Tuesday, July 22, 2014

I can “cure” a person who is "naan-annungan"

Dr Abe V Rotor

An-annung is the Ilocano of nasapi-an in Pilipino. Spirits cast spell on a person, the old folks say. The victim may suffer of stomachache or headache accompanied by cold sweat, body weakness or feeling of exhaustion.

Well, take this case. It was dusk when a tenant of ours insisted of climbing a betel palm, Areca catechu to gather its nuts for nga-nga. My dad objected to it, but somehow the young man prevailed when dad left.

"Spellbound to the spirits of the living and the dead." A painting by a contestant in a painting competition at  UST

The stubborn young man was profusely sweating and was obviously in pain, pressing his stomach against the tree trunk. Dad called for me. I examined my “patient” and assured him he will be all right. And like a passing ill wind, the spell was cast away. Dad and the people around believed I had supernatural power.

There had been a number of cases I “succeeded” in healing the naan-annungan. But I could also induce – unknowingly - the same effect on someone else. That too, my dad and old folks believed. They would sought for my “power” to cast the spell away from - this time – no other than my own “victim”. What a paradox!

As I grew up and pursued my education, my perception on the supernatural began to change. I read Nostradamus prophesy, Hawthorn's House of the Seven Gables, Edgar Allan Poe's The Raven, Washington Irving's ghostly characters like The Headless Horseman. It was fun reading DraculaThe MummyThe ExorcistGhost. They are all out of this world; they just come in imagination and entertainment. And to scare naughty children.

The impressions I got from other books are different. Take the case of Alexander Dumas' Count on Monte Cristo, Leo Tolstoy's War and Peace, Victor Hugo's Les Miserables, and Charles Dicken's Oliver, Kemphis' Imitation of Christ and a lot of great writings, many considered classical because of their relevance and timelessness, and people often getting back to read them when they feel the world tightening up.

What really make people well? Of course, we have to know what make them sick of various kinds of ailmnents and symptoms in the first place.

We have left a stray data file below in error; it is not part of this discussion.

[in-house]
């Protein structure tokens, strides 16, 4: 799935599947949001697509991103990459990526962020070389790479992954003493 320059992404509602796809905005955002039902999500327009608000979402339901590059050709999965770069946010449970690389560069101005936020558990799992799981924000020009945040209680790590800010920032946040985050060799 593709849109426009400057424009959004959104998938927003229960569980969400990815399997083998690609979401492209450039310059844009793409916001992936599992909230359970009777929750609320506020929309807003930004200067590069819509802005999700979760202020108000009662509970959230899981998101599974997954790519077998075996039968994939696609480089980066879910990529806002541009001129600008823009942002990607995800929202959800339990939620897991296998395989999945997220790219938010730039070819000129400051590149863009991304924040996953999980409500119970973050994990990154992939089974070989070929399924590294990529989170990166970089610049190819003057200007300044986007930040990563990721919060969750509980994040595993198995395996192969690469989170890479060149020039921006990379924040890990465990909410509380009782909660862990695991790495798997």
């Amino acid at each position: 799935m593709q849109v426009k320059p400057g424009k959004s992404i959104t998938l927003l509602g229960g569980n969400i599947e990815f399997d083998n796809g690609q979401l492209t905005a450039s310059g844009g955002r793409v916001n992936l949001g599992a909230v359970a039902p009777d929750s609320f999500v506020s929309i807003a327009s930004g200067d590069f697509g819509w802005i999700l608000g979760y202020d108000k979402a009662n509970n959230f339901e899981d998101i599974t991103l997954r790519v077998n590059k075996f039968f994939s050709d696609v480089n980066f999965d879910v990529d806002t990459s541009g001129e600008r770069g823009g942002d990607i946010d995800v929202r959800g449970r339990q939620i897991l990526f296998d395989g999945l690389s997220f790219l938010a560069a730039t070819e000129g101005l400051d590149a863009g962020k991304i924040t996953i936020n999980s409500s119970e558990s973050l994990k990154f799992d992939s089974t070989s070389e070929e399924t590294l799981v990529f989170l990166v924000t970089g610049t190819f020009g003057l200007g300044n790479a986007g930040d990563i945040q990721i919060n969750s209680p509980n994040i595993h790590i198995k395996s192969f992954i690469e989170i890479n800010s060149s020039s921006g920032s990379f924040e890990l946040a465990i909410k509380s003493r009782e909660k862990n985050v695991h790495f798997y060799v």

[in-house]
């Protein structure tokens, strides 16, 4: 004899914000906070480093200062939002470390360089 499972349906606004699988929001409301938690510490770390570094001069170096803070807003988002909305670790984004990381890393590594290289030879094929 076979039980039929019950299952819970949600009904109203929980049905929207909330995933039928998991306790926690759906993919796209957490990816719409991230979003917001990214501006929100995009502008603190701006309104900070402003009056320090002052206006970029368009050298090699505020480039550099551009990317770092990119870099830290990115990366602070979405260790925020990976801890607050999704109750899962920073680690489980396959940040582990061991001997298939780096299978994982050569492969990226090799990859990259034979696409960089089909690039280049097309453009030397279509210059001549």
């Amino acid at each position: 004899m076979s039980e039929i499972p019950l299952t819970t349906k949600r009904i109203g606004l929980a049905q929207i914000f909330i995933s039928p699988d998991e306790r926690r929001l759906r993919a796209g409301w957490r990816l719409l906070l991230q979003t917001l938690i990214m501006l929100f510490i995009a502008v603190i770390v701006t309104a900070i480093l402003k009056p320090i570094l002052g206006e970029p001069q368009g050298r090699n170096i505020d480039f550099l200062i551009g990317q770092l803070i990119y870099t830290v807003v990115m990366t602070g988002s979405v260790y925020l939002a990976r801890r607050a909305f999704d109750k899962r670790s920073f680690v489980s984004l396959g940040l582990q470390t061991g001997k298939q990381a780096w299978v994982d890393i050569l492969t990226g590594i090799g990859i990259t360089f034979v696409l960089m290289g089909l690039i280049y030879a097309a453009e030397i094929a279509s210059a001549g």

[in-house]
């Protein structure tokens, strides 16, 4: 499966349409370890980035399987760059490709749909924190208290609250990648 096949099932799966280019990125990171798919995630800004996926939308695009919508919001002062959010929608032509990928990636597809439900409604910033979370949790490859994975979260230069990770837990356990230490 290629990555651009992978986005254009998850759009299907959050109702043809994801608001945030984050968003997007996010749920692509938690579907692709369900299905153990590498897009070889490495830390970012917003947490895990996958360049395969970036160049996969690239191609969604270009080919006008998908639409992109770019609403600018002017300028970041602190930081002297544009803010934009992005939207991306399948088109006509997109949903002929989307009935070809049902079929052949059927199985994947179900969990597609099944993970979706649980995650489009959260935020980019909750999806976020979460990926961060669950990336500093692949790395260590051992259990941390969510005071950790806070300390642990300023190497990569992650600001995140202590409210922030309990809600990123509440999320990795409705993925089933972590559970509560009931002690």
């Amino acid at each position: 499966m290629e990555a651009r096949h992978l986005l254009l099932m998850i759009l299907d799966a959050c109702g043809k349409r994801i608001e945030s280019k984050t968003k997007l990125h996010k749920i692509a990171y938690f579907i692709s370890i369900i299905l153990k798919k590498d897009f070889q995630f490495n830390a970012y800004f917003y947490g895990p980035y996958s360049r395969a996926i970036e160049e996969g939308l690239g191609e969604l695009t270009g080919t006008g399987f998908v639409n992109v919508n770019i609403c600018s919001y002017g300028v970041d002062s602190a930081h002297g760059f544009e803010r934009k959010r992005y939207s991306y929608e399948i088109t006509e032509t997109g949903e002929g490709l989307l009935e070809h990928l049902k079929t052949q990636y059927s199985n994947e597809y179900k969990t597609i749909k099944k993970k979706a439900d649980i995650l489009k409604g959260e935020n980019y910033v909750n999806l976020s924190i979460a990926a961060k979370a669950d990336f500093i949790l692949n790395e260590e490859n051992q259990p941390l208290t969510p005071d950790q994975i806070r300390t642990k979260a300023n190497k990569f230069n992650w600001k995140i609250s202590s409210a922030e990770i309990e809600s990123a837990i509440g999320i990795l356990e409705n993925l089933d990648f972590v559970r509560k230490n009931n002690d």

People who are unwell are not necessarily those who are physically sick; they are those who are sick in the heart and mind. They have lost hope, they have low esteem of themselves, they are tied up with unforgettable  traumatic experiences. They are full of anger and hatred. And bad intentions.

Or they have drawn into the recesses of their mind and won't like to face the world. They fear reality, so they use fantasy as shield. Things out of this world is a defeatist argument, when logic fails, when reality is distorted. Sickness is deeper than what is physiologic or pathogenic. And there is only one thing that can make these people feel well.

And that is to bring them back to self-confidence and self-trust. After that they start building confidence and trust in others.

What was my role as the boy who can dispel bad spirits that chanced upon a person? I was merely as agent of renewal. Children are like that because they are pure and innocent. They are the best healers because they bring back faith and hope which the grownups are losing or have lost. The faith healer is the master catalyst. It was Christ way of healing, the key to his miracles.

I read something about Alexander the Great consulting the Oracle at Siwa to find out if indeed he is god-sent.

“The Pharaoh will bow to you, ” the priestess told him. And it did happen - the pharaoh kissed Alexander’s feet when he arrived in Cairo.

The great warrior knew no bounds of his power, conquering empire after empire, encompassing the whole breadth of the known civilized world at that time, reaching as far as the Orient.

But alas! on the bank of the Tigris-Euphrates River, one evening the great warrior, the son of god, died. Thus ended his lofty dreams as the ruler of the world. The myth went with him. He was barely 33 years old. ~

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